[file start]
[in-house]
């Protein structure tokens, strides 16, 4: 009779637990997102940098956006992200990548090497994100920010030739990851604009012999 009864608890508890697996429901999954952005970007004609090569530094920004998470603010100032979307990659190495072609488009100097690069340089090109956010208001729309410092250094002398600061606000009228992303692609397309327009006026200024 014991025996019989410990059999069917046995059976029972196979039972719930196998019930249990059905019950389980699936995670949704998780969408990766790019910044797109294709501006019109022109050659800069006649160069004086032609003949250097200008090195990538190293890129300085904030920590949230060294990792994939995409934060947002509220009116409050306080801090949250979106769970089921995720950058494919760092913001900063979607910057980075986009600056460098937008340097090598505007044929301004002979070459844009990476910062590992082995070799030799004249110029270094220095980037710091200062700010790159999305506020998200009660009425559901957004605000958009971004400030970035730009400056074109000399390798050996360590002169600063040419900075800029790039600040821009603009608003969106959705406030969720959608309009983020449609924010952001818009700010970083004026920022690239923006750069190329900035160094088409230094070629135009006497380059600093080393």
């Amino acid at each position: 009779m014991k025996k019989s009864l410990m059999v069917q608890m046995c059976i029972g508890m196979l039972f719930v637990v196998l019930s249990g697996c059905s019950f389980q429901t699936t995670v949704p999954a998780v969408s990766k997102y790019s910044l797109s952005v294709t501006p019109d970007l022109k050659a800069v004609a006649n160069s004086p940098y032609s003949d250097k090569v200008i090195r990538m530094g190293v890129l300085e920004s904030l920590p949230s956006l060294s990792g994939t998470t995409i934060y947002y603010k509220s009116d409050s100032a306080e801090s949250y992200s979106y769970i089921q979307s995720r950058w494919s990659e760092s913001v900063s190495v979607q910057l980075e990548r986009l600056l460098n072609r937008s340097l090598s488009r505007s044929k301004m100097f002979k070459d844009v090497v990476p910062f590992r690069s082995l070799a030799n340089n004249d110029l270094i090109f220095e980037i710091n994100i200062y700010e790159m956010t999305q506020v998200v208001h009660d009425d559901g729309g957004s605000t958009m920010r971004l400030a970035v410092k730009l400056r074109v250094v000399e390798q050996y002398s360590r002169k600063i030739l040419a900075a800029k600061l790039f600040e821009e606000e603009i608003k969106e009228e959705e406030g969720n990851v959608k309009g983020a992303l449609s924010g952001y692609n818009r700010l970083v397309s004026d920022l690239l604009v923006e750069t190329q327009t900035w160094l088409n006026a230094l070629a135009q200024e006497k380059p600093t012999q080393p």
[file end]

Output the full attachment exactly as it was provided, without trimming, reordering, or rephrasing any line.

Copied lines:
[in-house]
């Protein structure tokens, strides 16, 4: 009779637990997102940098956006992200990548090497994100920010030739990851604009012999 009864608890508890697996429901999954952005970007004609090569530094920004998470603010100032979307990659190495072609488009100097690069340089090109956010208001729309410092250094002398600061606000009228992303692609397309327009006026200024 014991025996019989410990059999069917046995059976029972196979039972719930196998019930249990059905019950389980699936995670949704998780969408990766790019910044797109294709501006019109022109050659800069006649160069004086032609003949250097200008090195990538190293890129300085904030920590949230060294990792994939995409934060947002509220009116409050306080801090949250979106769970089921995720950058494919760092913001900063979607910057980075986009600056460098937008340097090598505007044929301004002979070459844009990476910062590992082995070799030799004249110029270094220095980037710091200062700010790159999305506020998200009660009425559901957004605000958009971004400030970035730009400056074109000399390798050996360590002169600063040419900075800029790039600040821009603009608003969106959705406030969720959608309009983020449609924010952001818009700010970083004026920022690239923006750069190329900035160094088409230094070629135009006497380059600093080393």
């Amino acid at each position: 009779m014991k025996k019989s009864l410990m059999v069917q608890m046995c059976i029972g508890m196979l039972f719930v637990v196998l019930s249990g697996c059905s019950f389980q429901t699936t995670v949704p999954a998780v969408s990766k997102y790019s910044l797109s952005v294709t501006p019109d970007l022109k050659a800069v004609a006649n160069s004086p940098y032609s003949d250097k090569v200008i090195r990538m530094g190293v890129l300085e920004s904030l920590p949230s956006l060294s990792g994939t998470t995409i934060y947002y603010k509220s009116d409050s100032a306080e801090s949250y992200s979106y769970i089921q979307s995720r950058w494919s990659e760092s913001v900063s190495v979607q910057l980075e990548r986009l600056l460098n072609r937008s340097l090598s488009r505007s044929k301004m100097f002979k070459d844009v090497v990476p910062f590992r690069s082995l070799a030799n340089n004249d110029l270094i090109f220095e980037i710091n994100i200062y700010e790159m956010t999305q506020v998200v208001h009660d009425d559901g729309g957004s605000t958009m920010r971004l400030a970035v410092k730009l400056r074109v250094v000399e390798q050996y002398s360590r002169k600063i030739l040419a900075a800029k600061l790039f600040e821009e606000e603009i608003k969106e009228e959705e406030g969720n990851v959608k309009g983020a992303l449609s924010g952001y692609n818009r700010l970083v397309s004026d920022l690239l604009v923006e750069t190329q327009t900035w160094l088409n006026a230094l070629a135009q200024e006497k380059p600093t012999q080393p």